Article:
Sep 3 – 8, 2017
The Open University, Milton Keynes, UK.
Europe/London timezone

The SMILE Soft X-ray Imager (SXI) CCD design and development

Sep 5, 2017, 4:25 PM
Berrill Lecture Theatre (OU)

Berrill Lecture Theatre (OU)

The Open University, Walton Hall, Milton Keynes, MK7 6AA


Matthew Soman (Open University)


SMILE, the Solar wind Magnetosphere Ionosphere Link Explorer, is a joint science mission between the European Space Agency and the Chinese Academy of Sciences. The spacecraft will be uniquely equipped to study the interaction between the Earth’s magnetosphere-ionosphere system and the solar wind on a global scale. SMILE’s instruments will explore this science through imaging of the solar wind charge exchange soft X-ray emission from the dayside magnetosheath, simultaneous imaging of the UV northern aurora and in situ monitoring of the solar wind and magnetosheath plasma and magnetic field conditions.

The Soft X-ray Imager (SXI) is the instrument being designed to observe X-ray photons emitted by the solar wind charge exchange process at photon energies between 200 eV and 2000 eV, using a lobster-eye micropore optic to observe over an ultra-wide field of view around 16° x 25°. X-rays will be collected using a focal plane array of two custom-designed CCDs, each consisting of 18 µm square pixels in a 4510 by 4510 array. The pixel array is asymmetrically split into image and store regions with a ratio of approximately 6:1 such that areas of 6 x 6 native pixels are binned on-chip before readout, thus creating super-pixels of 108 µm square in the image area.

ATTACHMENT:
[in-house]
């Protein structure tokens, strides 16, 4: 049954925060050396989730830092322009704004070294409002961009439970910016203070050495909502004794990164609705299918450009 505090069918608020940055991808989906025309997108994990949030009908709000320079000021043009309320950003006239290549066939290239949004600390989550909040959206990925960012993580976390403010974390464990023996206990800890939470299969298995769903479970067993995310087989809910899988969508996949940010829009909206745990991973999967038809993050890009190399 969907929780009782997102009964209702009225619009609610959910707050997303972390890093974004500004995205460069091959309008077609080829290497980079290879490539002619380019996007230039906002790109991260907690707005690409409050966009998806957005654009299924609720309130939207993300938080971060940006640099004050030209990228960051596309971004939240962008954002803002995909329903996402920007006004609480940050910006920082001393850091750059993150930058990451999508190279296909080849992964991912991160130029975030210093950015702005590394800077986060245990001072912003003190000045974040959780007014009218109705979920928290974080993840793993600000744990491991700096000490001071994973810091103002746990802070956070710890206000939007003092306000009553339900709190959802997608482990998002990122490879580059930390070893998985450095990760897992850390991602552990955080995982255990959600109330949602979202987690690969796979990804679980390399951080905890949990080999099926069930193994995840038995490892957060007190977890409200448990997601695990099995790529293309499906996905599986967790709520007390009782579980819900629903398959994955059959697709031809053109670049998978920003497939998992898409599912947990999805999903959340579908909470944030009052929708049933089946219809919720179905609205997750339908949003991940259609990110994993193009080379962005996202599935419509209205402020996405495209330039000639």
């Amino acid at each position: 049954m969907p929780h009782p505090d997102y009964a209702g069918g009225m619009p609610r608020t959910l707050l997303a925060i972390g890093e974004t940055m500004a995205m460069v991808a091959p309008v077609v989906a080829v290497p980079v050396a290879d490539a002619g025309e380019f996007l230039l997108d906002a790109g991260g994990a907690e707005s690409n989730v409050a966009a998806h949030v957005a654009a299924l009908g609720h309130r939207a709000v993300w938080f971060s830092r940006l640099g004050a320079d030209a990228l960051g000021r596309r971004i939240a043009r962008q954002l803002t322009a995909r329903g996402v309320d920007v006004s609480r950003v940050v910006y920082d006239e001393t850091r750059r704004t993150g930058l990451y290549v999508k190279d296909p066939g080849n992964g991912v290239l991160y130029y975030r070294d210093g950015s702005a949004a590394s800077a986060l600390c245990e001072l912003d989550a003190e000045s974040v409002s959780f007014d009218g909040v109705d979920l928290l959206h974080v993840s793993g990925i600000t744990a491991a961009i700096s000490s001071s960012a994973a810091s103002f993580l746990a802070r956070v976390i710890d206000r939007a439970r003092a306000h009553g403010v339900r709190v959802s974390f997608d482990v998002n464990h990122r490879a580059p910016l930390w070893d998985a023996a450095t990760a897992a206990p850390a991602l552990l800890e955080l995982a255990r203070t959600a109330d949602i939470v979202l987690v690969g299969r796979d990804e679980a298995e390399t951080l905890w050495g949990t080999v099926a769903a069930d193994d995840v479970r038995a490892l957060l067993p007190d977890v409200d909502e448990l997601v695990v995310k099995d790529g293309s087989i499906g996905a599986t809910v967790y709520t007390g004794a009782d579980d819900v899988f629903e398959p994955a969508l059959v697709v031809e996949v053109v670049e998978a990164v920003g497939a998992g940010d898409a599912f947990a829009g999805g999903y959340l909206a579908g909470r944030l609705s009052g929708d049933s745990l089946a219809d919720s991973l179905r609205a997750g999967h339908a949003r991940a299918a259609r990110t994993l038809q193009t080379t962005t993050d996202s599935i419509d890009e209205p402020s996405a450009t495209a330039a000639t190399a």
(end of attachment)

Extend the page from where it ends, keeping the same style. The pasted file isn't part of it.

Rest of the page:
SMILE will be placed in a highly elliptical polar orbit, passing in and out of the Earth’s radiation belts every 48 hours. Proton damage accumulated in the CCDs during the mission’s nominal 3-year lifetime will degrade their performance (such as through decreases in Charge Transfer Efficiency), negatively impacting the instrument’s ability to detect low energy X-rays incident on the regions of the CCD image area furthest from the detector outputs. The design for the SMILE-SXI CCDs will be presented here, including discussion of proposed operating schemes, event detection algorithms, expected end of life CCD performance and results obtained from representative devices.

Primary authors

Matthew Soman (Open University) David Hall (Open University) Prof. Andrew Holland (The Open University) Ross Burgon (Open University) Thomas Buggey (Open University) Jesper Skottfelt Steven Sembay (University of Leicester) Paul Drumm (University of Leicester) Julian Thornhill (University of Leicester) Andrew Read (University of Leicester) Dave Walton (University College London - MSSL) Graziella Branduardi-Raymont (University College London - MSSL) Walfried Raab (European Space Agency) Peter Verhoeve (European Space Agency) David Agnolon (European Space Agency) Tom Greig (Teledyne e2v)

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